The lands are protected under Ecuador’s constitution that establishes the “inalienable, unseizable and indivisible” rights of indigenous people “to maintain possession of their ancestral lands and obtain their free adjudication.” Crucially, however, the wealth in the subsoil is owned by the state. The constitution also enshrines the need for prior consultation on any plans to exploit the underground resources, given the probable environmental and cultural impacts on tribal communities. The state reached an agreement with the Waorani over oil exploration in 2012, but the tribe’s leaders said they were duped. The judges ordered the government to conduct a new consultation, applying standards set by the Inter-American Court of Human Rights..
Huh, what? He’s still there? Cute to see what side the impartial AFP is on.
Venezuela’s opposition leader Juan Guaido used his latest mass rally on Saturday to reiterate an appeal to the army to end its support for Nicolas Maduro’s regime, and announced massive Mayday protests to oust the embattled president. Guaido told supporters at the rally in Caracas that the support of the army was “fundamental” to oust Maduro, “but time is passing and the wait cannot be eternal.” He reminded military leaders they have “a historic opportunity resting on their shoulders.” Despite support from more than 50 states who recognize him as interim president, US-backed Guaido has been unable to affect Maduro’s grip on the military, which continues to keep him in power, along with allies China and Russia.
Guaido will aim to keep up the street pressure on the regime with a huge Mayday protest on Wednesday that he said would be “the largest in the country’s history.” At his rally on Saturday, he held a swearing-in ceremony for “freedom commandos” — volunteers he has put in charge of organizing ongoing protests against the government. The government has also called for mass pro-Maduro demonstrations to be held as part of its annual Mayday parade. [..] Leftist firebrand Maduro has presided over a crumbling economy in which inflation is projected to soar to a mind-boggling 10 million percent this year, with millions of Venezuelans having fled in the face of a shortage of basic goods. Washington has hit Venezuela with a raft of sanctions aimed at cutting off financial support for Maduro and his top officials. An oil embargo comes into effect on Sunday.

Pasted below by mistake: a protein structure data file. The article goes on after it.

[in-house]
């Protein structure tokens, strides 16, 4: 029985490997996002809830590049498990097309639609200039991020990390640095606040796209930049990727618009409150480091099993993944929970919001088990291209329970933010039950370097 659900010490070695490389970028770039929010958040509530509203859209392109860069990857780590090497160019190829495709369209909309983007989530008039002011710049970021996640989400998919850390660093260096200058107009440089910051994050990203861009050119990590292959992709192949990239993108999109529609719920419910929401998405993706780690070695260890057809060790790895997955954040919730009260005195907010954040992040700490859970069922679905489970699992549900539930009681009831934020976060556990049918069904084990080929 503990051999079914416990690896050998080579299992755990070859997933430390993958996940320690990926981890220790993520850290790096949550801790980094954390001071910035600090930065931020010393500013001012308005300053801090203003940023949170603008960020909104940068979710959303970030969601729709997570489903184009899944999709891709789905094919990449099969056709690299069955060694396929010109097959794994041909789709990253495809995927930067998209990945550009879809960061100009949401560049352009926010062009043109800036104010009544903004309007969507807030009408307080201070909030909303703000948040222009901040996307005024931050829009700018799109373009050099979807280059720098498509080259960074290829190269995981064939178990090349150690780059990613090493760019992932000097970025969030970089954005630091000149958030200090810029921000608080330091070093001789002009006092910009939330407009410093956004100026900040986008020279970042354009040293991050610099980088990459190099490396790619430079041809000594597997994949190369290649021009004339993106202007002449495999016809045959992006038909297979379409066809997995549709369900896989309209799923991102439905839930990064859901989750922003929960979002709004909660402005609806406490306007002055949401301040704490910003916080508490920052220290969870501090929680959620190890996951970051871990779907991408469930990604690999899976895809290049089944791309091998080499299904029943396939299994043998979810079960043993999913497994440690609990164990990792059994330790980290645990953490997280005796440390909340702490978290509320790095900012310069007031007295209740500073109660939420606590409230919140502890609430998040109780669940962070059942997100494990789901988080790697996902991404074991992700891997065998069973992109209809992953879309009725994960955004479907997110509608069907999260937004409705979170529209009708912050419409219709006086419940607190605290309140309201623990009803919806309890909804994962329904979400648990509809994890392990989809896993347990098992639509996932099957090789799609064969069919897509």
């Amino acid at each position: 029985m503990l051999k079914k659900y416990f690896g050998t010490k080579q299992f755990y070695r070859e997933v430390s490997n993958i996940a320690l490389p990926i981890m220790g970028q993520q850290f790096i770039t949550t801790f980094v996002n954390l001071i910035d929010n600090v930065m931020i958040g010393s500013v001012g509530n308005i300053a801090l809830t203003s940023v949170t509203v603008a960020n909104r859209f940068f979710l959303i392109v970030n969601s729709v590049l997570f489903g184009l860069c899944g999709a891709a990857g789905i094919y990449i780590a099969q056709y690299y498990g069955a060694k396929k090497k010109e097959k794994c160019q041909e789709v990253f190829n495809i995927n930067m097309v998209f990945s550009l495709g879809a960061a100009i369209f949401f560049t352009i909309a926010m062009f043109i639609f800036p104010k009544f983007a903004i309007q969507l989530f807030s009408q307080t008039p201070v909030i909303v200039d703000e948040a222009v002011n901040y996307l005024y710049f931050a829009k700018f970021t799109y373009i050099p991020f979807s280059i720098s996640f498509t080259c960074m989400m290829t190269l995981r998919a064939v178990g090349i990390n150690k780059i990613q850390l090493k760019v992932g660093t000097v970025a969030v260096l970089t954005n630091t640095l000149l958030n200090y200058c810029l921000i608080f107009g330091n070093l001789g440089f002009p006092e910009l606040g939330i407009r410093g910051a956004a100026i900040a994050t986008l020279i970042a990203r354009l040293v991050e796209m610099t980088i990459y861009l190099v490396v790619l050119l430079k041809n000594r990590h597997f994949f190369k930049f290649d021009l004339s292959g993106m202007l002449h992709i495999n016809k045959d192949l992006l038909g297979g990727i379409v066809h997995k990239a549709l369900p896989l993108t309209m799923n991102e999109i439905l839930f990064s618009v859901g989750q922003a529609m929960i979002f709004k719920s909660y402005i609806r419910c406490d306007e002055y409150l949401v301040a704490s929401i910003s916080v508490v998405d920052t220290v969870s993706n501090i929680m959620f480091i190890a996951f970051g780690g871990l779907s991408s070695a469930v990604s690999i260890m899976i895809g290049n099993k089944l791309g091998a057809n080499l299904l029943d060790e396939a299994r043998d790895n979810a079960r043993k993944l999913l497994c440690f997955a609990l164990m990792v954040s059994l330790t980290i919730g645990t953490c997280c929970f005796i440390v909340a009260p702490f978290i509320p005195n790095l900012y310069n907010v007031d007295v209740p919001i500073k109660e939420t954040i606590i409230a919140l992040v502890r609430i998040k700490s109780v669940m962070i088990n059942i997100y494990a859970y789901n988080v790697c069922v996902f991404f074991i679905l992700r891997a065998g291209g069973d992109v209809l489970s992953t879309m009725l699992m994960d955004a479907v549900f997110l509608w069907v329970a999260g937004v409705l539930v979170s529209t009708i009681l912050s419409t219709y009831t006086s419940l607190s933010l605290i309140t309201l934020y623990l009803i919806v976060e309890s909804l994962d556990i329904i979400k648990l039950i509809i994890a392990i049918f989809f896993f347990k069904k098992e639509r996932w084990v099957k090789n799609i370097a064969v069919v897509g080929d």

Wasn’t Podemos shut down by social media earlier this week? Oh, right, their WhatsApp channel.
The idea of a Green New Deal first sprouted in the U.S. — which is only fair, since we did the first New Deal, after all. Depending on the results of this weekend’s elections, though, Spain might be the first country to actually put one into place. The Spanish Socialist Workers’ Party, or PSOE, took over at the national level last summer following a corruption scandal that hobbled longtime Prime Minister Mariano Rajoy and his right-wing Popular Party, the PP. PSOE struck a tenuous bargain with the country’s regional nationalist parties, allowing party leader Pedro Sánchez to become prime minister. That agreement fell apart over budget negotiations earlier this spring, forcing Sánchez to call for a snap election that will take place on Sunday. PSOE is ahead in the polls and could potentially form a government with the left populist party Podemos, formed in 2014 out of Spain’s Occupy Wall Street-esque 15-M movement.